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From Stereoscopy to 3D HD Image:A Review of 3D HDTV Diffusion from the Perspective of Technology Adoption
Unformatted Document Text:  8 According to Rogers’ (2003) discussion about socio-economic status of adopters, adopters generally have a higher socio-economic status in terms of income than non-adopters. Watching 3D content in one’s living room is expensive and not all consumers can afford to buy 3D HDTV for their homes (Costa, 2010). Therefore, family income should be a good predictor for the adoption of 3D HDTV. Awareness-Knowledge In the knowledge stage of the innovation-decision process, an individual is exposed to an innovation’s existence and gains an understanding of how it functions (Rogers, 2003). According to their interests, needs, existing attitudes, existing beliefs, existing values, past experiences and other prior conditions, individuals might expose themselves to the messages about the innovation, become aware of the innovation, and gain awareness-knowledge about the innovation either actively or passively (Rogers, 2003). Previous research has found that the perceived awareness- knowledge about digital TV had impact on the adoption. Higher knowledge led to higher usefulness perceptions of HDTV (Baaren, Wijingaert & Huizer, 2008). Low knowledge about DTV was a threat to the adoption (Atkin et al., 2003). Chan-Olmsted and Chang (2006) found the knowledge of the DTV was significantly related to the DTV adoption intention. Awareness-knowledge about 3D HDTV could influence consumers’ adoption decision, especially when consumers hold many misperceptions about 3D HDTV. For example, 3D HDTV sets can be used to watch regular 2D HD content (Dickson, 2010), but some consumers may assume that 3D HDTV sets can be only used to watch 3D content. Although consumers’ knowledge about 3D HDTV remains low, their awareness of 3D HDTV is probably better than it was for HDTV at the similar point in that technology’s life cycle (Dickson, 2010). However, such an assumption needs to be tested.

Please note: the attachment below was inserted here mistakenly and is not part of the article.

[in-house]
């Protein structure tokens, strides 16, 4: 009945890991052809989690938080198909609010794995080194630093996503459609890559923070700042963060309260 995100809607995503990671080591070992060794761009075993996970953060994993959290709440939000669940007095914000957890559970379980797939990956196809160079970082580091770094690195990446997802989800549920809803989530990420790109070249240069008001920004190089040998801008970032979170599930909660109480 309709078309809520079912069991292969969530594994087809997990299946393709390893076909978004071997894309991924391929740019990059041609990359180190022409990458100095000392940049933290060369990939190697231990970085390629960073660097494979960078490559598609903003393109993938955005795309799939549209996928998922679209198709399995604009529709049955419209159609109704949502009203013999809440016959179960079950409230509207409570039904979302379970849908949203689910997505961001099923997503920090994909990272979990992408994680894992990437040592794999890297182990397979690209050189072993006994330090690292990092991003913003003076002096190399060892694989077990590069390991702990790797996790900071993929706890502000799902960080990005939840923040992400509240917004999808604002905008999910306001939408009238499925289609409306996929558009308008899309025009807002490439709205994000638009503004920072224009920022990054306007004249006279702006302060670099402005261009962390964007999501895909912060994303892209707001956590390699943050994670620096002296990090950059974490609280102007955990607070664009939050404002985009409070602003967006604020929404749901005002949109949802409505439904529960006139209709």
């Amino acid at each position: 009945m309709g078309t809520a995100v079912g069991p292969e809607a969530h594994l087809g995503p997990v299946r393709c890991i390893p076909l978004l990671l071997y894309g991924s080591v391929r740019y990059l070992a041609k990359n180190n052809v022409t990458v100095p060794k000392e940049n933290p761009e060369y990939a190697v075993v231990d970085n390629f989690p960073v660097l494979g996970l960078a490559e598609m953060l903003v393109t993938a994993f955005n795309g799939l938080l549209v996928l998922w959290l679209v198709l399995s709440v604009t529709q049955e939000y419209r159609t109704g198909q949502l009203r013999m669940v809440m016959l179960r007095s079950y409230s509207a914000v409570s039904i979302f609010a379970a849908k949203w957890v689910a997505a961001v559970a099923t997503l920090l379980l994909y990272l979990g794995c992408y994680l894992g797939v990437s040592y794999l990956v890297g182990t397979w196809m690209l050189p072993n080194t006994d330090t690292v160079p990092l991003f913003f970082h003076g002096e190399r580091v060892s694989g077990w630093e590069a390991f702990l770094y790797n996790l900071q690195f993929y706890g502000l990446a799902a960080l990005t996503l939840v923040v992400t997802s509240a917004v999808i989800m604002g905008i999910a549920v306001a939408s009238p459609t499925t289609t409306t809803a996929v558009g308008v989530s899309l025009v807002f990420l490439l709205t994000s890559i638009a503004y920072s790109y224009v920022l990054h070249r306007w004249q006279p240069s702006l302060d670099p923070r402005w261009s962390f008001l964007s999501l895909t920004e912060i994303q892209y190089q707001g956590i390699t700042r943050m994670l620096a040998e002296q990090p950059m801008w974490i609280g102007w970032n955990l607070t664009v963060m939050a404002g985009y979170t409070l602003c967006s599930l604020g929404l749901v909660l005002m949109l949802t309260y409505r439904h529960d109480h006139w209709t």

Authors: Song, Xu.
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According to Rogers’ (2003) discussion about socio-economic status of adopters, adopters
generally have a higher socio-economic status in terms of income than non-adopters. Watching
3D content in one’s living room is expensive and not all consumers can afford to buy 3D HDTV
for their homes (Costa, 2010). Therefore, family income should be a good predictor for the
adoption of 3D HDTV.
In the knowledge stage of the innovation-decision process, an individual is exposed to an
innovation’s existence and gains an understanding of how it functions (Rogers, 2003). According
to their interests, needs, existing attitudes, existing beliefs, existing values, past experiences and
other prior conditions, individuals might expose themselves to the messages about the innovation,
become aware of the innovation, and gain awareness-knowledge about the innovation either
actively or passively (Rogers, 2003). Previous research has found that the perceived awareness-
knowledge about digital TV had impact on the adoption. Higher knowledge led to higher
usefulness perceptions of HDTV (Baaren, Wijingaert & Huizer, 2008). Low knowledge about
DTV was a threat to the adoption (Atkin et al., 2003). Chan-Olmsted and Chang (2006) found
the knowledge of the DTV was significantly related to the DTV adoption intention.
Awareness-knowledge about 3D HDTV could influence consumers’ adoption decision,
especially when consumers hold many misperceptions about 3D HDTV. For example, 3D HDTV
sets can be used to watch regular 2D HD content (Dickson, 2010), but some consumers may
assume that 3D HDTV sets can be only used to watch 3D content. Although consumers’
knowledge about 3D HDTV remains low, their awareness of 3D HDTV is probably better than it
was for HDTV at the similar point in that technology’s life cycle (Dickson, 2010). However,
such an assumption needs to be tested.

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